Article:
Posted: 9/18/2009 09:29:29
I've always considered ultralights, but I keep telling myself its dangerous. (even if it isn't, I still have that feeling)
So, How do I go about getting started safely? How did you get started?
Michael Goetzman | Milwaukee, WI
Posted: 9/18/2009 10:04:24
Don't kid yourself, Michael, ultralights are dangerous - flying is dangerous. Airplanes don't have brakes and gravity still exists. The only way to fly safely is to get training before you start. To try to fly anything without training is asking to hurt yourself, or mess up your newly purchased flying machine, or both. If you are looking at flying ultralights, the best thing would be to get training in an ultralight like airplane, but these are not all that available. The next best bet is to get training in a Light Sport Aircraft which approaches an ultralight in handling - one of the older LSA qualified airplanes (like an Aeronca Champ) is the next best bet to getting you tready to fly an ultralight. If you are thinking about one of the ultralights that is not a tri-axle type of airplane (Trike, powered parachute, etc) then they will require very specialized training, and you need to be looking for someone who can train you in their operation. Ask around and you should be able to find an instructor to help you out (it may take some traveling to get to the instructor but folks have done it in the past). If it is a long trip from your home to where you can get instruction, consider doubling up and taking a lesson in the morning, then .lunch, then another lesson in the afternoon to cut down on the driving time required. Good luck in your quest for flight.
NC22375 out of 07N
Posted: 9/23/2009 10:42:37
Hey Michael. I took lessons from a basic flight instructor in my area. After that, I participated in a club wich owned a drifter single seat on floats. It was a lot of fun. I now own a Quicksilver MX.
First things first, where are you located?
Posted: 9/23/2009 11:08:29
Green Bay, WI.. and anywhere within 100 miles from there
Michael Goetzman | Milwaukee, WI
Posted: 9/23/2009 22:47:31
Your local hotbed of ultralight activity is EAA Ultralight Chapter 41 based at Brennand airport in Neenah - - http://www.eaaul41.org/Home.html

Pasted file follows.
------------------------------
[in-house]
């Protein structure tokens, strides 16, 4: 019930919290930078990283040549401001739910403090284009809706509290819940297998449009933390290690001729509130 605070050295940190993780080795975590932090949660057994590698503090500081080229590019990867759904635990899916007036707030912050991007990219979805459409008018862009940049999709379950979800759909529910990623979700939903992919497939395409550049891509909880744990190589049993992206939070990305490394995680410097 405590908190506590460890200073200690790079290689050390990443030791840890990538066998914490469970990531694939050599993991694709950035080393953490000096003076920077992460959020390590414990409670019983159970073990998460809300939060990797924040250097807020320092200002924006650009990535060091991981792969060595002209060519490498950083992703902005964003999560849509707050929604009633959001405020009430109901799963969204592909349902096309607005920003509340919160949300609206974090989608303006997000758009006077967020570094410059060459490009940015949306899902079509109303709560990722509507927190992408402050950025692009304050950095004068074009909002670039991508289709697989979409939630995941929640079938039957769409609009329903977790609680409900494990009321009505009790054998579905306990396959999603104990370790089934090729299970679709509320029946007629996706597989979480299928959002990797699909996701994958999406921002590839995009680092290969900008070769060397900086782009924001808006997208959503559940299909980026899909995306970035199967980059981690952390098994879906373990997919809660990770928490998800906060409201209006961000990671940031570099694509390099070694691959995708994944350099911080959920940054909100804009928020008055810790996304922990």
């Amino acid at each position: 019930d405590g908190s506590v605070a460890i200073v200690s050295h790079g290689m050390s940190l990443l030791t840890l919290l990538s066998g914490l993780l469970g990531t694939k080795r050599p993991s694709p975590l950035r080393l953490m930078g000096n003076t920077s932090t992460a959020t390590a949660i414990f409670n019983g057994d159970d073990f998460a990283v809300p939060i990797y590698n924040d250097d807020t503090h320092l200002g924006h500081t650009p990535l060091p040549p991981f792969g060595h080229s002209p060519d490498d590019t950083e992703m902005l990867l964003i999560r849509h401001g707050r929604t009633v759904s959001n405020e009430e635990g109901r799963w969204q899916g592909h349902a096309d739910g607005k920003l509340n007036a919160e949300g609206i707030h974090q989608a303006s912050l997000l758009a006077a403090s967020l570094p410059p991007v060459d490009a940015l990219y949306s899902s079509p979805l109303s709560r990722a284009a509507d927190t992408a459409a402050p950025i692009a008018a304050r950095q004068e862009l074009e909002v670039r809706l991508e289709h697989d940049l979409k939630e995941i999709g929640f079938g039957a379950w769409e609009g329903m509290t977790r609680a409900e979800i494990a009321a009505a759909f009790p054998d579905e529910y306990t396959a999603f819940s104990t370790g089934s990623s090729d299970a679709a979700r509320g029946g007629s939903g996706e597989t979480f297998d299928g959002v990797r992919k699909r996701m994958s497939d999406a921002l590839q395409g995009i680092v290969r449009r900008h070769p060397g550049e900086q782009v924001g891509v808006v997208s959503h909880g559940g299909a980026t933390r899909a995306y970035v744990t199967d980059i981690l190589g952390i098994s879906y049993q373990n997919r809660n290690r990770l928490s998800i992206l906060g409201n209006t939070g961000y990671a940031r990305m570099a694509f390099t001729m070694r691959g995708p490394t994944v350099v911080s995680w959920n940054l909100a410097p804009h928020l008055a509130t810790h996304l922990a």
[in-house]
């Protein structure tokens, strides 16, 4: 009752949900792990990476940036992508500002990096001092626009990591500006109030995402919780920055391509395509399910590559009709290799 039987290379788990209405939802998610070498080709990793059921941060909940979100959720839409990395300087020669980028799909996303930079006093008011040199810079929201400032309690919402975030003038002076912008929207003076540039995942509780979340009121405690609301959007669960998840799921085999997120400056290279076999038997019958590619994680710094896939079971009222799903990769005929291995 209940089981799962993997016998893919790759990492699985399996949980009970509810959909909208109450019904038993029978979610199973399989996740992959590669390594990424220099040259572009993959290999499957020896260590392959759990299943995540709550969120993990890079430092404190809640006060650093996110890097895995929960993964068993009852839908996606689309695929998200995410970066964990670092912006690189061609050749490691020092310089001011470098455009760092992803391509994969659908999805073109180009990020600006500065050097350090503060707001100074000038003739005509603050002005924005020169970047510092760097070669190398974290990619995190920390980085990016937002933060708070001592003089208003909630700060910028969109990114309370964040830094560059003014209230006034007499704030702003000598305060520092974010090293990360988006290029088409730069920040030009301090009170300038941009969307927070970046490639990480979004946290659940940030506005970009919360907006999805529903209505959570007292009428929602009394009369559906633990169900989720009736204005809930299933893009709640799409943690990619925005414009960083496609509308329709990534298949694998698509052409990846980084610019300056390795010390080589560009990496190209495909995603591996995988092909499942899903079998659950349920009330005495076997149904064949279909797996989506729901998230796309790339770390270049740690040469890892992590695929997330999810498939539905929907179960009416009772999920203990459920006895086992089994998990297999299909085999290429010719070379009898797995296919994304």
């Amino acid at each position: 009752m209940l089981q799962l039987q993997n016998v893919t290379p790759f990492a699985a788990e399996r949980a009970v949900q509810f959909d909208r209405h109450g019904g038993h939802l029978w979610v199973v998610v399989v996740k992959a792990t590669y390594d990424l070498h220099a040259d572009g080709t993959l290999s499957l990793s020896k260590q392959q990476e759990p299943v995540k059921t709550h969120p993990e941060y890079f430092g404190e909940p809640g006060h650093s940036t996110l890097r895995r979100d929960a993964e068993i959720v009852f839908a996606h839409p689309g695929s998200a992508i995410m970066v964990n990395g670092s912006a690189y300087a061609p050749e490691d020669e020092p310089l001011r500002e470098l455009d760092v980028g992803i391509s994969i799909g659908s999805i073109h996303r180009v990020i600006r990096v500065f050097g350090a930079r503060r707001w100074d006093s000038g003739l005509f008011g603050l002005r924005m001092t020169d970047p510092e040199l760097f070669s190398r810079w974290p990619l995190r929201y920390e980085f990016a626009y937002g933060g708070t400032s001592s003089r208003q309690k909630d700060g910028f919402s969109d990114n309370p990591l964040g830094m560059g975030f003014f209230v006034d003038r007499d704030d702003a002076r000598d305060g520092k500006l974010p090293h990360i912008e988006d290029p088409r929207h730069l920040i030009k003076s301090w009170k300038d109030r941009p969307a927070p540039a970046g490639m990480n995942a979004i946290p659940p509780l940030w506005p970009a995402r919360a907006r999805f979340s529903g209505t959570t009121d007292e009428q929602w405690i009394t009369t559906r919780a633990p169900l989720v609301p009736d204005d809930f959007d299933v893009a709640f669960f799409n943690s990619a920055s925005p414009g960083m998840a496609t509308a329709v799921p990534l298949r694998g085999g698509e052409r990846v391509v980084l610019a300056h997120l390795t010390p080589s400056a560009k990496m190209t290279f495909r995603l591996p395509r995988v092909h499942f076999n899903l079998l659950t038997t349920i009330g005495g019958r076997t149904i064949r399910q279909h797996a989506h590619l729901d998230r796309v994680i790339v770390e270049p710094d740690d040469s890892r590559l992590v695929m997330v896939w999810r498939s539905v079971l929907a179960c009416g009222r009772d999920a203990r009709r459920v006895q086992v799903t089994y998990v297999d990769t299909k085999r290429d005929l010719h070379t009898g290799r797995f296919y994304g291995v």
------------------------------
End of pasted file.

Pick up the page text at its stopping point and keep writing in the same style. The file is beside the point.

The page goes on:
Posted: 9/24/2009 11:25:33
Me and my friend are doing the same thing trying to get started, i'm looking for a place where they teach you how to fly ultralights but i cant find one, do you know where a list that might help me?
Posted: 9/24/2009 19:52:47
You will need to dig into the site a little but you should be able to find Sport Pilot insturctors on "FAA.gov"
Posted: 9/25/2009 13:06:55
Modified: 9/25/2009 13:14:31
Unfortunately finding someone to teach you to fly an ultralight is not always easy. The best source to find someone to teach you to fly an ultralight is the EAA sport pilot flight instructor list. You can use the list to find a CFI that is using an ultralight-like aircraft. The list is searchable by state, here is the link, http://www.sportpilot.org/instructors/
EAA has a great publication for anyone interested in learning to fly ultralights at this link, http://www.eaa.org/ultralights/fixed_wing_training.pdf
Having flown and owned both Cessna type and ultralight type, in my opinion ultralight flying is as safe as other general aviation flying, in some cases it is safer. Good flight training, conservative decision making and proper maintenance on your vehicle are key components to safely operating an ultralight vehicle. In the event of an off field landing I would rather be landing at 27mph than the higher landing speeds of heavier faster aircraft. Flying ultralights is interactive hands on stick and rudder flying.
Part 103 is a great regulation for those that embrace freedom, coupled with personal responsibility. Part 103 can be printed on 1 piece of paper. The simplistic basis of ultralight flying makes it the least expensive form of manned powered flight! LONG LIVE PART 103!
Posted: 10/2/2009 19:49:43
Michael, could you be more specific on what your definition of an ultralight is? From the prior posts, it is assumed you are talking about fixed wing aircraft, but powered parachutes and weight shift trikes are also considered ultralights. I started out with a 2 seat powered parachute and now have a 1 seat powered parachute that fits into the Part103 regulations. The main reasons i went in for that type of ultralight is because i am only interested in low and slow sight seeing type of flying, just flying around the "patch" as it is commonly refered to. Another reason to fly a ppc is because you don't need to pay for hanger space that adds to your cost of flying, you can keep it in your garage or large shed and trailor it to your airstrip. The weight shift trike is more versatile in that it also can be kept in garage and trailored to the airstrip, but the wing takes more time to set up and take down. It can also fly faster and farther depending on the wing size and engine combo. So i would recommend that you determine what type of flying you are interested in and then research the different styles of ultralights according to your preference and budget limitations.